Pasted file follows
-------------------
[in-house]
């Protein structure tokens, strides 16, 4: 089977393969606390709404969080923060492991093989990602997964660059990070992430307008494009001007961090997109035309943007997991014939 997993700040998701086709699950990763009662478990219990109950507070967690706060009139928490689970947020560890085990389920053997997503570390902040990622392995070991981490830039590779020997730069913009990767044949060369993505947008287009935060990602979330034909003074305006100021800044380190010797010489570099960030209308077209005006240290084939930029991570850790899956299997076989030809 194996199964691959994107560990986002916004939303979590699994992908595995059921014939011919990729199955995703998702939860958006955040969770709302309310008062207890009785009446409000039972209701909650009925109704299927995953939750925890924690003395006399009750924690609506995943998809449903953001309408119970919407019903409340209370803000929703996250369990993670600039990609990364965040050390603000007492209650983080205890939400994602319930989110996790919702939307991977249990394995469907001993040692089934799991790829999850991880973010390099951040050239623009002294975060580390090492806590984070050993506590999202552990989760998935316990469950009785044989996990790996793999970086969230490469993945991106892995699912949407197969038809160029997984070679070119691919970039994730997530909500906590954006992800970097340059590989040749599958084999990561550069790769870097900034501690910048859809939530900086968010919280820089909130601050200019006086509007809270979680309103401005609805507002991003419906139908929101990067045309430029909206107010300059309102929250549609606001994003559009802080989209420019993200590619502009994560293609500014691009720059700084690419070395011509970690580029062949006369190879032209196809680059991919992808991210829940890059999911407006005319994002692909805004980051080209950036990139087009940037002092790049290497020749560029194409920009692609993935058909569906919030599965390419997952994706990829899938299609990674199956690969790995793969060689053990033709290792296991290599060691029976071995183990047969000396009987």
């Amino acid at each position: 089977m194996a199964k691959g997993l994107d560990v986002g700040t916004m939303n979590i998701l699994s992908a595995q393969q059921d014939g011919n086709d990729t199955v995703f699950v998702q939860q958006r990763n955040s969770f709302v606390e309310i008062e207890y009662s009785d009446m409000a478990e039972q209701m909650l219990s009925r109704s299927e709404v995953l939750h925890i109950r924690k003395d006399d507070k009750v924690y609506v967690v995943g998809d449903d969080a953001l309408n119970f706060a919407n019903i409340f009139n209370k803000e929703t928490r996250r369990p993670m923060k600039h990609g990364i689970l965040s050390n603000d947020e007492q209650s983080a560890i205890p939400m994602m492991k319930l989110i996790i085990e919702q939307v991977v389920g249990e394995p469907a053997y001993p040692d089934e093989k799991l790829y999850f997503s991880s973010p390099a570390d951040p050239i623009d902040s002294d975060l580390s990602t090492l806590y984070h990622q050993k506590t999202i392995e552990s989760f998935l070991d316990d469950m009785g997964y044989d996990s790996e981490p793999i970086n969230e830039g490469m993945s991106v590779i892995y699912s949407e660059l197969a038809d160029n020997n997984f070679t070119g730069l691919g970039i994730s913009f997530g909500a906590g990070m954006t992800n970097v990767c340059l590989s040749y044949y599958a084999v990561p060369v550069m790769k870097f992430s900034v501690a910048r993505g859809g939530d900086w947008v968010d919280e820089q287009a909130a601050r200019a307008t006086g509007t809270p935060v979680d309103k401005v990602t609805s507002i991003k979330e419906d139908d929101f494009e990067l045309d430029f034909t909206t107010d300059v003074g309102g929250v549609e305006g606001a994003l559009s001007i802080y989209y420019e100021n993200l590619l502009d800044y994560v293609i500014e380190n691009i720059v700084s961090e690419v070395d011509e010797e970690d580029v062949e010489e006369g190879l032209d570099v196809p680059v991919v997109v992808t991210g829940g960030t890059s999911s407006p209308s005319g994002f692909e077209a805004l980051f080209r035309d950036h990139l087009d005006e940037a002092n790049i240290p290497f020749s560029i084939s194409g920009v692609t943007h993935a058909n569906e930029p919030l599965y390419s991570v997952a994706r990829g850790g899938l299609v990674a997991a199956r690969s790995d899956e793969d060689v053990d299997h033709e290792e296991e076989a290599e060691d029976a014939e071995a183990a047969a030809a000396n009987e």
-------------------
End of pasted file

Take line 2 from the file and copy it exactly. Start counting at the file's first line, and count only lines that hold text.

């Protein structure tokens, strides 16, 4: 089977393969606390709404969080923060492991093989990602997964660059990070992430307008494009001007961090997109035309943007997991014939 997993700040998701086709699950990763009662478990219990109950507070967690706060009139928490689970947020560890085990389920053997997503570390902040990622392995070991981490830039590779020997730069913009990767044949060369993505947008287009935060990602979330034909003074305006100021800044380190010797010489570099960030209308077209005006240290084939930029991570850790899956299997076989030809 194996199964691959994107560990986002916004939303979590699994992908595995059921014939011919990729199955995703998702939860958006955040969770709302309310008062207890009785009446409000039972209701909650009925109704299927995953939750925890924690003395006399009750924690609506995943998809449903953001309408119970919407019903409340209370803000929703996250369990993670600039990609990364965040050390603000007492209650983080205890939400994602319930989110996790919702939307991977249990394995469907001993040692089934799991790829999850991880973010390099951040050239623009002294975060580390090492806590984070050993506590999202552990989760998935316990469950009785044989996990790996793999970086969230490469993945991106892995699912949407197969038809160029997984070679070119691919970039994730997530909500906590954006992800970097340059590989040749599958084999990561550069790769870097900034501690910048859809939530900086968010919280820089909130601050200019006086509007809270979680309103401005609805507002991003419906139908929101990067045309430029909206107010300059309102929250549609606001994003559009802080989209420019993200590619502009994560293609500014691009720059700084690419070395011509970690580029062949006369190879032209196809680059991919992808991210829940890059999911407006005319994002692909805004980051080209950036990139087009940037002092790049290497020749560029194409920009692609993935058909569906919030599965390419997952994706990829899938299609990674199956690969790995793969060689053990033709290792296991290599060691029976071995183990047969000396009987």